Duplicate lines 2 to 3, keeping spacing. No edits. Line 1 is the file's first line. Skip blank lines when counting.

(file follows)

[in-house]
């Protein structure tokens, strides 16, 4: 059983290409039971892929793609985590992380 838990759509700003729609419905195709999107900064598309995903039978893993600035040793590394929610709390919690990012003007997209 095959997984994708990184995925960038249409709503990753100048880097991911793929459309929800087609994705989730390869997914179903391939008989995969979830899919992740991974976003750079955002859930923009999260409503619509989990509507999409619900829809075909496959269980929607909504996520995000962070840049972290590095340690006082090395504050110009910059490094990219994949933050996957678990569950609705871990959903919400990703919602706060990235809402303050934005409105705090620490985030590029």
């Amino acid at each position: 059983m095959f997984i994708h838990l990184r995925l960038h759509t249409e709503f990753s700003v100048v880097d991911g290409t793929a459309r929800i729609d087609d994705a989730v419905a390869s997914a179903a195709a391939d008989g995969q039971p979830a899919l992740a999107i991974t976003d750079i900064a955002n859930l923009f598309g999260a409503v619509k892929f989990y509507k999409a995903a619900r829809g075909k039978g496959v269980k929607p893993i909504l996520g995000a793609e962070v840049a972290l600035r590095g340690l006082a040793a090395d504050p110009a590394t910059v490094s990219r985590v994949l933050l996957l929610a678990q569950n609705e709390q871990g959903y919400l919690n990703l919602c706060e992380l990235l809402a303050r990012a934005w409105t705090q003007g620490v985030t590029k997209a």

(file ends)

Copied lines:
């Protein structure tokens, strides 16, 4: 059983290409039971892929793609985590992380 838990759509700003729609419905195709999107900064598309995903039978893993600035040793590394929610709390919690990012003007997209 095959997984994708990184995925960038249409709503990753100048880097991911793929459309929800087609994705989730390869997914179903391939008989995969979830899919992740991974976003750079955002859930923009999260409503619509989990509507999409619900829809075909496959269980929607909504996520995000962070840049972290590095340690006082090395504050110009910059490094990219994949933050996957678990569950609705871990959903919400990703919602706060990235809402303050934005409105705090620490985030590029």
């Amino acid at each position: 059983m095959f997984i994708h838990l990184r995925l960038h759509t249409e709503f990753s700003v100048v880097d991911g290409t793929a459309r929800i729609d087609d994705a989730v419905a390869s997914a179903a195709a391939d008989g995969q039971p979830a899919l992740a999107i991974t976003d750079i900064a955002n859930l923009f598309g999260a409503v619509k892929f989990y509507k999409a995903a619900r829809g075909k039978g496959v269980k929607p893993i909504l996520g995000a793609e962070v840049a972290l600035r590095g340690l006082a040793a090395d504050p110009a590394t910059v490094s990219r985590v994949l933050l996957l929610a678990q569950n609705e709390q871990g959903y919400l919690n990703l919602c706060e992380l990235l809402a303050r990012a934005w409105t705090q003007g620490v985030t590029k997209a």